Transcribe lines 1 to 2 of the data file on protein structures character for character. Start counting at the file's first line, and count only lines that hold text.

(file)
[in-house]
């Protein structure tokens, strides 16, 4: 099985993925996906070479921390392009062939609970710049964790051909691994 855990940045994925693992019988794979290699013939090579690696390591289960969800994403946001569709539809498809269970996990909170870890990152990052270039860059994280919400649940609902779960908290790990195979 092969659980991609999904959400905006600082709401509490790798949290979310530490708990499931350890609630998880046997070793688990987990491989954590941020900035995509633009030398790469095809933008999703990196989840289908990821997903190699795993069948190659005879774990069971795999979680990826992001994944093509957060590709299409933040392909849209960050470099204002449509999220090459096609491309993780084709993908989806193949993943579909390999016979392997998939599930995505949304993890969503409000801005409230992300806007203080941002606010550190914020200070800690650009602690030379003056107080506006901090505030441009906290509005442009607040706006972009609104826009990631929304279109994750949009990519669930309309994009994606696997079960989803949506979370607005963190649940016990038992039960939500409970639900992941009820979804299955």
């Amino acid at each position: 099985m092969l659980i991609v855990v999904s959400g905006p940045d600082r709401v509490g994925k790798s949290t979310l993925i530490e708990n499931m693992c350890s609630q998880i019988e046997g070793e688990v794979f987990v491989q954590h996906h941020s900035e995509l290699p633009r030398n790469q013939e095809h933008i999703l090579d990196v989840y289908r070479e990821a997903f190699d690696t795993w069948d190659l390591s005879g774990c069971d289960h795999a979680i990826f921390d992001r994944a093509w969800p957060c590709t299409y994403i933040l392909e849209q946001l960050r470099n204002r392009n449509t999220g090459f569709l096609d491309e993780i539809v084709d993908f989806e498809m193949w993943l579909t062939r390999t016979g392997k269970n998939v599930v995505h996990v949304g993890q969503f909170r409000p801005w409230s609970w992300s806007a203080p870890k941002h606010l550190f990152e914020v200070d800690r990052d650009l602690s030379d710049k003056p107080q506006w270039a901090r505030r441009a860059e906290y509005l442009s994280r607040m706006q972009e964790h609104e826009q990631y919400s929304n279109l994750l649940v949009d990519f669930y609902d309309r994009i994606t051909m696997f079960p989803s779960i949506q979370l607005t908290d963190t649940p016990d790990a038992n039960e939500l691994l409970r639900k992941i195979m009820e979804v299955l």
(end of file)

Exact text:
[in-house]
């Protein structure tokens, strides 16, 4: 099985993925996906070479921390392009062939609970710049964790051909691994 855990940045994925693992019988794979290699013939090579690696390591289960969800994403946001569709539809498809269970996990909170870890990152990052270039860059994280919400649940609902779960908290790990195979 092969659980991609999904959400905006600082709401509490790798949290979310530490708990499931350890609630998880046997070793688990987990491989954590941020900035995509633009030398790469095809933008999703990196989840289908990821997903190699795993069948190659005879774990069971795999979680990826992001994944093509957060590709299409933040392909849209960050470099204002449509999220090459096609491309993780084709993908989806193949993943579909390999016979392997998939599930995505949304993890969503409000801005409230992300806007203080941002606010550190914020200070800690650009602690030379003056107080506006901090505030441009906290509005442009607040706006972009609104826009990631929304279109994750949009990519669930309309994009994606696997079960989803949506979370607005963190649940016990038992039960939500409970639900992941009820979804299955």